The unspoken fact everyone knew was that even if Greenfield made it clear of the reef and stayed afloat, it would take Morvena almost a week to sail around to their position. By that time Greenfield would be blown onto the coast, and in her weakened condition she'd break up for sure. Their only hope for survival was to get ashore in a lifeboat.

Meanwhile, Morvena drove through the reef at full speed. Captain weathers successfully guided her through, and into the deep water on the other side. When they were free and clear she brought Morvena up into the wind and moved in close.

"Get in close!" she shouted to Timmins, shoving him toward the wheel. With that she left the bridge and ran toward the stern.

She found Ripley on the after deck, watching Greenfield pensively. He turned and opened his mouth, but wasn't given the opportunity to speak. She grabbed his collar in one hand and slammed him against the bulkhead.

"Rig a new towing wire!" she screamed in his face, "Now, God dammit! Move!" She shook him bodily for emphasis.

Ripley scrambled away, more in abject fear of this horror that had once been his captain. She badgered the deck crew, snarling and spitting at them and threatening them with physical violence. They got the new pendant and wire ready in record time.

Fortunately Timmins anticipated his Captain's wishes, and brought Morvena as close to the reef as possible, near Greenfield's bow. On the after deck Captain Weathers grabbed up the rocket gun and shouldered it, balancing against the rail. As the stern came up she pulled the trigger, and the rocket went shooting away into the storm, the messenger line whipping after it.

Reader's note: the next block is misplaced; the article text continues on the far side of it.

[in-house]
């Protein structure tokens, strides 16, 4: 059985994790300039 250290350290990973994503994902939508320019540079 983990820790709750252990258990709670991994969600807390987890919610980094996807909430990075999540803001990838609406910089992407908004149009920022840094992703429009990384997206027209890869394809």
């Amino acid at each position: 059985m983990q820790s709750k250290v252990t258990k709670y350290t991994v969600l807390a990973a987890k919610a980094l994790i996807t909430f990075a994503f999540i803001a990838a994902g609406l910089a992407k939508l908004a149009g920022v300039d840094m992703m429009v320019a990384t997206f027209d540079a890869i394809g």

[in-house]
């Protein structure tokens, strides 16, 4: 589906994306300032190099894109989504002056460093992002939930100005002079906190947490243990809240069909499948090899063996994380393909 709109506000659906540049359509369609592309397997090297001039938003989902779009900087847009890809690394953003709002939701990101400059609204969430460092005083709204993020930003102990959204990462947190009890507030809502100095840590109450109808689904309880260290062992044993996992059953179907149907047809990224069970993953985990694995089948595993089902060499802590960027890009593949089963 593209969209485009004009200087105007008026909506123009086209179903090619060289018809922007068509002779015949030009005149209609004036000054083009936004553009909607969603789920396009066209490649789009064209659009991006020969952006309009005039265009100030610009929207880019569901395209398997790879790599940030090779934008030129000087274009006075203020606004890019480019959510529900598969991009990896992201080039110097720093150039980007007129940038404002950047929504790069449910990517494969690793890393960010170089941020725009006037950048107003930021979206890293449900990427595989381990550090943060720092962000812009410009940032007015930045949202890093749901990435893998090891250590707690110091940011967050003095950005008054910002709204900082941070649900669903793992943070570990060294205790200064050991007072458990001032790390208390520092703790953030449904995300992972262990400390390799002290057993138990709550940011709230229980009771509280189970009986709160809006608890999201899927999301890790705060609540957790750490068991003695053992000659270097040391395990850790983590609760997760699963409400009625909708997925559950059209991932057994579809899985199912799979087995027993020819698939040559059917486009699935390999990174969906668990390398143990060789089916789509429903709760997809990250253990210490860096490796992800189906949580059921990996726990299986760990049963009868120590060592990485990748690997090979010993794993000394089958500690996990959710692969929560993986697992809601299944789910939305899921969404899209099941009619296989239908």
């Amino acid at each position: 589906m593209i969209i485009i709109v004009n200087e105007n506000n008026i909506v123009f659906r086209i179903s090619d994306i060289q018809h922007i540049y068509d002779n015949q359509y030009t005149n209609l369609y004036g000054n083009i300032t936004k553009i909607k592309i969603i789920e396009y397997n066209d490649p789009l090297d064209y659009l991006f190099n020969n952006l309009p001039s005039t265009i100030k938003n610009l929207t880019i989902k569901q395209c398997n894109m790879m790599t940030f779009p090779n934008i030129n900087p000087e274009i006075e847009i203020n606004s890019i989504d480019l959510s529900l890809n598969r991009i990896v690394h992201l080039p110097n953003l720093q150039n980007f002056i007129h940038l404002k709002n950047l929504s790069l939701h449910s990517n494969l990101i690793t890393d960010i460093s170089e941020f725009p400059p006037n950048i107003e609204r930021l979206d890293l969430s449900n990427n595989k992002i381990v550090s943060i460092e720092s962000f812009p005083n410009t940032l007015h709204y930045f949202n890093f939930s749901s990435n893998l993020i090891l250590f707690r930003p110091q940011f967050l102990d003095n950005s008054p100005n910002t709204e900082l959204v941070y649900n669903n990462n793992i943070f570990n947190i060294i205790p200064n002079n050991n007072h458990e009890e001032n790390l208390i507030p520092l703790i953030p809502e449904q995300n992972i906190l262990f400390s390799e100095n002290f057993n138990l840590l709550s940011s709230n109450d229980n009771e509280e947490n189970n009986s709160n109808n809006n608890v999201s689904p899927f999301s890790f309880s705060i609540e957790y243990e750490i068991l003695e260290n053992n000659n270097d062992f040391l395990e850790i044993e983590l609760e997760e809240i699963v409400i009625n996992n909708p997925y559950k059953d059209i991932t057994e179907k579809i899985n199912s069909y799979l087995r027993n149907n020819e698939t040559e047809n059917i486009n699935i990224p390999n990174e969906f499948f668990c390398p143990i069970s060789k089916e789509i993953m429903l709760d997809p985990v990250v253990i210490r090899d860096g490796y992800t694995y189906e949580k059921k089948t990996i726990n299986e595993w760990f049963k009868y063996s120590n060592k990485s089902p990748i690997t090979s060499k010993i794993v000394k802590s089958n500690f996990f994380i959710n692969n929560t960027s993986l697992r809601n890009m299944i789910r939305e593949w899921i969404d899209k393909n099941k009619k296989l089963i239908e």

A deck hand near Greenfield's bow let out a yell of surprise and dropped on the deck as the rocket went screaming over his head. The missile had come from a totally unexpected direction, and he could only stare after it, dumbfounded, for several precious moments.

In Morvena's stern Captain Weathers was not taking the delay well. "Get the line, you stupid shithead motherfuckers!" she screamed, jumping up and down. "God Damn ignorant fuckhead bastards!" She brought her arm back to hurl the rocket gun.

Ripley grabbed the barrel as it came back. In a fit of insane strength Captain Weathers lifted him off the deck, then threw him and the gun aside. By that time the deck hand on Greenfield had recognized the line for what it was and began hauling on it, screaming for help. With a turn around the winch he, several of Greenfield's deck crew, and some of Morvena's salvage crew, brought the pendant aboard and made it fast.

Bart didn't know that Morvena had fired the line. At this point he thought that Providence had somehow placed another tug on the inside of the reef, and that ship had heard their frantic radio calls and shot them a line. It was true that in such a case Morvena would be cheated out of all or part of her salvage claim, but he was too busy thanking the Odd Gods of the Galaxy for saving his life to think of such trivialities.

Captain Weathers went to Morvena's bridge as the tow wire came taught. She was still breathing heavily, but the light of sanity was beginning to return. She wasn't foaming at the mouth, at least.

"Are you all right?" she asked, leaning over the helmsman.

"I'm okay, sir," he squeaked, cowering away. Perplexed at his odd reaction, she turned to Timmins.